'Insurers will have to deal with more taxes in GST regime'
Insurance companies will potentially have to deal with more taxes once the GST is implemented with the emergence of the Centre and states as dual stakeholders.
Mumbai: Insurance companies will potentially have to deal with more taxes once the GST is implemented with the emergence of the Centre and states as dual stakeholders, a report said.
The number of taxes will increase as calculation of input-output tax credits will be done separately for each individual state in which they are earned, it added.
Insurance, being a service industry, deals with one single tax (service tax) with one administering authority (the Central government), the EY and CII 'Insurer of the Future' report said.
"One of the significant impacts on insurance industry under the dual GST structure would be the emergence of dual stakeholders in every taxable supply of service, the state government, where the supply is made and the Centre," it said.
From dealing with a central service tax for pan-India operations, insurers now will potentially start dealing with 38 taxes, including 35 state GSTs (SGSTs), including Union Territories, one Central GST (CGST) and IGST on inter-state supplies, it pointed out.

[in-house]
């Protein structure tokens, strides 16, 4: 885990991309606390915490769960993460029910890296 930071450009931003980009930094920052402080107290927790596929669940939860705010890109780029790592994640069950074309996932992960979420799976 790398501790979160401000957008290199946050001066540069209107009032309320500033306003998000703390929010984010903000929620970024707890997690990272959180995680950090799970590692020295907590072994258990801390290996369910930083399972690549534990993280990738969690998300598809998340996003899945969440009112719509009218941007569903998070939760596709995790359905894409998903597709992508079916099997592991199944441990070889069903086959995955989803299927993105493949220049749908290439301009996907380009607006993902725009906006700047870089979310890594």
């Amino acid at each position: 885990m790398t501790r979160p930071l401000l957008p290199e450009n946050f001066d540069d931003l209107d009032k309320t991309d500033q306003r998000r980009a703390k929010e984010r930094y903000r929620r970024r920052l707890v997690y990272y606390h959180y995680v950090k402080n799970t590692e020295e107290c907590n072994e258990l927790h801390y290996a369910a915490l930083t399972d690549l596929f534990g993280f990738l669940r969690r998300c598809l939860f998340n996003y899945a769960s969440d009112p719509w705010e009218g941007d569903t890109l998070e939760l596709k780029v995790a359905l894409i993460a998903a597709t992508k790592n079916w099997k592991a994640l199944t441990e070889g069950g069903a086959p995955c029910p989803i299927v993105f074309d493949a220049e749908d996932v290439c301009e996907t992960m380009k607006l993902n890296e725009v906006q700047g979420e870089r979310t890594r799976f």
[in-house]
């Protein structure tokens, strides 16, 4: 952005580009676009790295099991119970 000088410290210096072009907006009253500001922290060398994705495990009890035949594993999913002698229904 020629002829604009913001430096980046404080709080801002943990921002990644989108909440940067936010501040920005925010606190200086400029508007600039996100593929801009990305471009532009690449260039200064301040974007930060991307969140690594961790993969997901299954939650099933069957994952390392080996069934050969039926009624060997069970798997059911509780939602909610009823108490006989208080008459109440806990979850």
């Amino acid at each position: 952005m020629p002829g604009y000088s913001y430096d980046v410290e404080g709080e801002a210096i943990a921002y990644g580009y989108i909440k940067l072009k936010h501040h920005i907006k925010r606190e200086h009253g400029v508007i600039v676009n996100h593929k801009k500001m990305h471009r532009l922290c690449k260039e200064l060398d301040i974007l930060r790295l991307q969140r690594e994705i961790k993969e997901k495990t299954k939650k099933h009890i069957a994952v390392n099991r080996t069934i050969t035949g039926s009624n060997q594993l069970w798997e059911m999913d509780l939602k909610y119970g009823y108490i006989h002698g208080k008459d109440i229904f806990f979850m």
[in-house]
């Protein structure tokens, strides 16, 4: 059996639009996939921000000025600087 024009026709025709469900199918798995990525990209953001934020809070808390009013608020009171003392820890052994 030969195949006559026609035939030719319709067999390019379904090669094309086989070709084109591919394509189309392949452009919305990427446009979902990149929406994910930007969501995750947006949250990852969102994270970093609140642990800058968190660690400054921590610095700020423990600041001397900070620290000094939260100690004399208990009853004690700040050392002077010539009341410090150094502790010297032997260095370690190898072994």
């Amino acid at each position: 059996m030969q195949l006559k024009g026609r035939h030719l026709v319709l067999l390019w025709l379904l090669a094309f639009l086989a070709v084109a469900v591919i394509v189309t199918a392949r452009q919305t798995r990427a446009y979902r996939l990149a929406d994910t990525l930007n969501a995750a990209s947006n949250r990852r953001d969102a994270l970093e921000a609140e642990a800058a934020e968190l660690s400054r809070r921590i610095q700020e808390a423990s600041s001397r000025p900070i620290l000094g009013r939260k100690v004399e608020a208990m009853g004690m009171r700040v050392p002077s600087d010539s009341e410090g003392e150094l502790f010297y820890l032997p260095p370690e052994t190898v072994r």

The report added that the reinsurance industry is undergoing a major change, with foreign insurers being permitted to set up branch offices in India.
The new rules are expected to create an even greater focus on services by foreign insurers as they compete for a share of the market, it added.
The market for emerging risks such as cyber insurance, customised liability insurance and specific disease insurance is expected to grow, driven by the willingness of customers to pay a premium for specialised and innovative solutions.
Reinsurers have a key role to play in helping the insurance industry innovate and cover new frontiers, as the industry looks to them when it comes to exploring the unknown.
The report also stated that technology will form the backbone for this transformation, acting as both an enabler and disruptor.
Its role is expected to rapidly change from its current ancillary function to becoming a core competency for insurance businesses.
Solutions such as data analytics, robotics process automation, block chain and cloud, which are already being implemented, however, is only the tip of the iceberg in terms of their potential applications and overall ability to transform businesses.
The digital bar for insurers is rising continuously and the companies that can meet this challenge will build greater customer loyalty, improve cost efficiency and increase profitability, it added.